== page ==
Karen L. King
This chapter considers the religious justifications for and against torture. It also describes the torturous narratives at Christianity's foundations, the notion of redemptive martyrdom, and the various ways in which Christian ideology has challenged as well as supported the torturous suffering of fellows and foes. Torture functions in the absence of the facts or against the facts. Despite legal censure, torture and claims of torture are omnipresent. The violence of torture depends on sex/gender differentiation for much of its public communication. Opposition to torture on religious grounds will not be efficient without addressing the fact that enculturated ways of thinking and structures of feeling cultivated in Christian stories, images, and theological discourses are entailed in a wide variety of attitudes and behaviors, both for and against torture.
David H. Jones
This article assesses the aftereffects of the Holocaust on human rights law. Addressing the so-called ‘promise of Nuremberg’, which began in 1945 with the Charter of the International Military Tribunal, it argues that the Charter, partly as a response to the evil of the Holocaust, broke dramatically with traditional international law by mandating ‘individual responsibility’ for crimes against peace, war crimes, and crimes against humanity committed by the leaders of the Axis Powers. The Nuremberg Principles were codified into international law by the United Nations General Assembly in 1946; the Universal Declaration of Human Rights and the Convention on the Prevention and Punishment of Genocide followed in 1948. However, the promise of Nuremberg remains largely unfulfilled. None of these post-World War II documents included mechanisms for executive or judicial enforcement, the UN Security Council was stymied by the power of the veto held by its permanent members, and the UN became a community of bystander states that has allowed numerous genocides and mass killings to occur. Among the possibilities for making the world safer for human rights are reform of the Security Council, creation of an international Rapid Response Force, the spread of democracy, and a reduction of poverty in the underdeveloped world.
Laurie L. Levenson
This chapter explores Jewish criminal justice, first discussing the rationales that make punishment moral and not just an exercise of sovereign power. It then addresses capital punishment, decreed for thirty-six different offenses in the Torah but made virtually inoperative by the Rabbis. Next, the chapter turns to what makes a defendant criminally liable, describing the conceptions of causation, joint offenders, criminal intent, and defences in Jewish law; with that as a foundation, it asks whether there is anything like a victimless crime in Jewish law. Finally, it describes the lessons that Western criminal justice can learn from both the content and the processes of Jewish criminal law.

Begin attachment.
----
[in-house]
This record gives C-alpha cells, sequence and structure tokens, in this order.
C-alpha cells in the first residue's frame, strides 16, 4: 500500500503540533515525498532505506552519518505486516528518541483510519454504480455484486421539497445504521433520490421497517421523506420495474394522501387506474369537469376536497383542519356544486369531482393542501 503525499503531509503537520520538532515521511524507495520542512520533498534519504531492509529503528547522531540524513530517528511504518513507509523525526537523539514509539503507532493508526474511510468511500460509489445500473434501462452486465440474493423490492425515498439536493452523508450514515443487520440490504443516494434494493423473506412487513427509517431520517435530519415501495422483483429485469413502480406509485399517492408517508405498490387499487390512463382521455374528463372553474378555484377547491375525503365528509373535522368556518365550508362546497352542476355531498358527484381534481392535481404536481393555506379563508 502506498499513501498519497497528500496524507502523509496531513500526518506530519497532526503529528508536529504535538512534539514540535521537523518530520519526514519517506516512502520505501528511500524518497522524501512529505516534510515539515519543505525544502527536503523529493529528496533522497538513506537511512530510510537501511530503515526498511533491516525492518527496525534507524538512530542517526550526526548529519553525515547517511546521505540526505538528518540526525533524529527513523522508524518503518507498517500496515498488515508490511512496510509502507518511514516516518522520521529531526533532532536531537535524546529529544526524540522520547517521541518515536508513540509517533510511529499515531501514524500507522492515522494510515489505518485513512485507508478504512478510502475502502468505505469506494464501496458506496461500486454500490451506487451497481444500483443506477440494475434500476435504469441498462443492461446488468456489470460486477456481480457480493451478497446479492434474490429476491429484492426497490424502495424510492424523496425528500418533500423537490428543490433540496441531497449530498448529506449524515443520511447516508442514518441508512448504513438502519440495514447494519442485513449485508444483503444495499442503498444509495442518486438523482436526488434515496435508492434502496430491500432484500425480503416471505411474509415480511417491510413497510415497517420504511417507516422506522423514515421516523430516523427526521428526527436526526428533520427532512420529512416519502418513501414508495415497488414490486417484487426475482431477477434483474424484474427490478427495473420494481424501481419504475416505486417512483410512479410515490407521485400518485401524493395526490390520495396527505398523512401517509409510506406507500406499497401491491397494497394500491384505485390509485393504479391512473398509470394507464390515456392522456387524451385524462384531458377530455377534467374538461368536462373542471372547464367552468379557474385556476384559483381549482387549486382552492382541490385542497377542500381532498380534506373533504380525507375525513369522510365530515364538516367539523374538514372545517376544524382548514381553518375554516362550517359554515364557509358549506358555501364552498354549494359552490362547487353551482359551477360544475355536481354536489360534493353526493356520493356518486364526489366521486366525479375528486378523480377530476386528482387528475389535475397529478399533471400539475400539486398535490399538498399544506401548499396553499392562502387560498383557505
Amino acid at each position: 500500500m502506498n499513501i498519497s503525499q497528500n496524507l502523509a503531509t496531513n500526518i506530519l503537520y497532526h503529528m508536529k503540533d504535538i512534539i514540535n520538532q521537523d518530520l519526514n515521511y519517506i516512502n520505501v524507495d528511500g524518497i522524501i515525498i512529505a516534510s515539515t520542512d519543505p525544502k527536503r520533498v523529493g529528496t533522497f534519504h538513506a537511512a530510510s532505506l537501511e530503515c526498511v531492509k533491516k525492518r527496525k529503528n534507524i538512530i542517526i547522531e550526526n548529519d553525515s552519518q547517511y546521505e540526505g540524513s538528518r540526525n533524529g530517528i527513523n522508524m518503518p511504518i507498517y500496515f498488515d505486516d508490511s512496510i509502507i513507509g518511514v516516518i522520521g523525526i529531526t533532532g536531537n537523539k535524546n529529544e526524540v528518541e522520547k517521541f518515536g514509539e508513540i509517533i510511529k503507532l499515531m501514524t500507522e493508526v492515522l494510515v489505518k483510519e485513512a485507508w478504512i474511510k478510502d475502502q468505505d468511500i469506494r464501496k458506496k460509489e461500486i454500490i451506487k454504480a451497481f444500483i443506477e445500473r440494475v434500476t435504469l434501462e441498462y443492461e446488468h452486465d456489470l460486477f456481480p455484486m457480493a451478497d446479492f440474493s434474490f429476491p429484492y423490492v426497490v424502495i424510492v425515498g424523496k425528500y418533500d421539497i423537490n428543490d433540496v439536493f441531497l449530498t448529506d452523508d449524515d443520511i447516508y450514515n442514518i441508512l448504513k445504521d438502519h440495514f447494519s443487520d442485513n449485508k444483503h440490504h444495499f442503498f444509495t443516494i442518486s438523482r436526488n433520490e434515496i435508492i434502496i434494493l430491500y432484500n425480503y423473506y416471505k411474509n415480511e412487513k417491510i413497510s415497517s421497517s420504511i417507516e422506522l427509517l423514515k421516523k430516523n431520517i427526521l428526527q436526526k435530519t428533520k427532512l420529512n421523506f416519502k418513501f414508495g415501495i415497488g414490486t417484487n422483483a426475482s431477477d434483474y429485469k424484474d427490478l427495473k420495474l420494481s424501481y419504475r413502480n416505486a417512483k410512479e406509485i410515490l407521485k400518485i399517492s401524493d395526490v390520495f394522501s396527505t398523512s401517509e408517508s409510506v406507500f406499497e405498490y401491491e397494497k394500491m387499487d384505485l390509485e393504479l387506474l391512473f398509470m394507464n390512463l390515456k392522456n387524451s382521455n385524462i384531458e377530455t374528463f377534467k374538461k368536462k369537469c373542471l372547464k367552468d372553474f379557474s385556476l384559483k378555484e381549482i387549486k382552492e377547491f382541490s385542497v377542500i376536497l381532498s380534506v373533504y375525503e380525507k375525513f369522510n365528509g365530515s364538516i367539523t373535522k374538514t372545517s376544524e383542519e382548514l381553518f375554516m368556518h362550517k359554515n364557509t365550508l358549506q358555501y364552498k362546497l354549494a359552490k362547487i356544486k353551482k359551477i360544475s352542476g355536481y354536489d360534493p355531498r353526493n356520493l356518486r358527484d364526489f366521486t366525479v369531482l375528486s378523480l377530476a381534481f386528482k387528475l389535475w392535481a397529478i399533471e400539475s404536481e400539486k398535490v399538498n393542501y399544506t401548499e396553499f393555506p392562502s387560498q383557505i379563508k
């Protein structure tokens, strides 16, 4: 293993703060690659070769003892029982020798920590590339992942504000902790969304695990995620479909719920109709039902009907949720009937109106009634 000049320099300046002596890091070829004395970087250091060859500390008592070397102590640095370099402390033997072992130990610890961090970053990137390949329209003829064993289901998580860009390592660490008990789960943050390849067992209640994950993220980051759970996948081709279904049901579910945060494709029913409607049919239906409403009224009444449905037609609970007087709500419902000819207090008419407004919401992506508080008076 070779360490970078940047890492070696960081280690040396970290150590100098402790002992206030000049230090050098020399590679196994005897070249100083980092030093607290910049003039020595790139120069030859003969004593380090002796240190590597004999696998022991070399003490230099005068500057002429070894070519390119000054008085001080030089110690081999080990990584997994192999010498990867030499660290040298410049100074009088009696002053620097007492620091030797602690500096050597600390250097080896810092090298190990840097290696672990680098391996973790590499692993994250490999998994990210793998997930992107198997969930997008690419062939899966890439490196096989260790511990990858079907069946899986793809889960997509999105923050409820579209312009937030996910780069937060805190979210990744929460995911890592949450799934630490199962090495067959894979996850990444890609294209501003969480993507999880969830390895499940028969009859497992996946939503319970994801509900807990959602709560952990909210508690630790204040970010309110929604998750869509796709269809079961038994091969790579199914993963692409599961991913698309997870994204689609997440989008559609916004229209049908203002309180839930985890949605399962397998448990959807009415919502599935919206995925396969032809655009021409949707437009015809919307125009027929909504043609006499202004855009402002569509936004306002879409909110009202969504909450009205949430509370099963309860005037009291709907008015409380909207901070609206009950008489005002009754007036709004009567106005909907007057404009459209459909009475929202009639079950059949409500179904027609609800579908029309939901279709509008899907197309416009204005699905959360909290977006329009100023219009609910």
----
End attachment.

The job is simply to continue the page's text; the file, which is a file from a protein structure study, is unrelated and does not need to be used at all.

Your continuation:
This chapter offers an older notion of just war, particularly as it developed in relation to the changing place of Christianity in Europe and North America. The just war idea presents a way of thinking in which war itself is a kind of restraint. The norms of positive international law are determined with the hope that an appropriate set of institutions might transcend and thus govern the behavior of sovereign states, imposing the rule of law in cases where sovereign states (and their rulers) violate those norms intended “to save succeeding generations from the scourge of war.” The universality of norms is a project to be obtained by means of negotiation among sovereign states. The outline of just war presented reveals that the idea is a moving target, in which changes reflect the dynamic nature of social and political institutions.
This chapter, which concentrates on the North American Christian case in investigating the role of violence in the religious controversy about abortion, assesses the religiously legitimated use of violence in the extreme wing of the American pro-life movement. The legitimation of the use of violence to stop abortion finds its most public expression in an organization known as The Army of God. Mike Bray, the architect of the argument that violence can be legitimately utilized to stop abortion, has argued that there is a difference between killing a retired abortion doctor and one who continues to practice. Bray and Randall Terry are critical of contemporary Christianity, which sees God a “jolly old perennial gift giver.” In general, Christians, in the larger “pro-life” movement, believe abortion to be murder.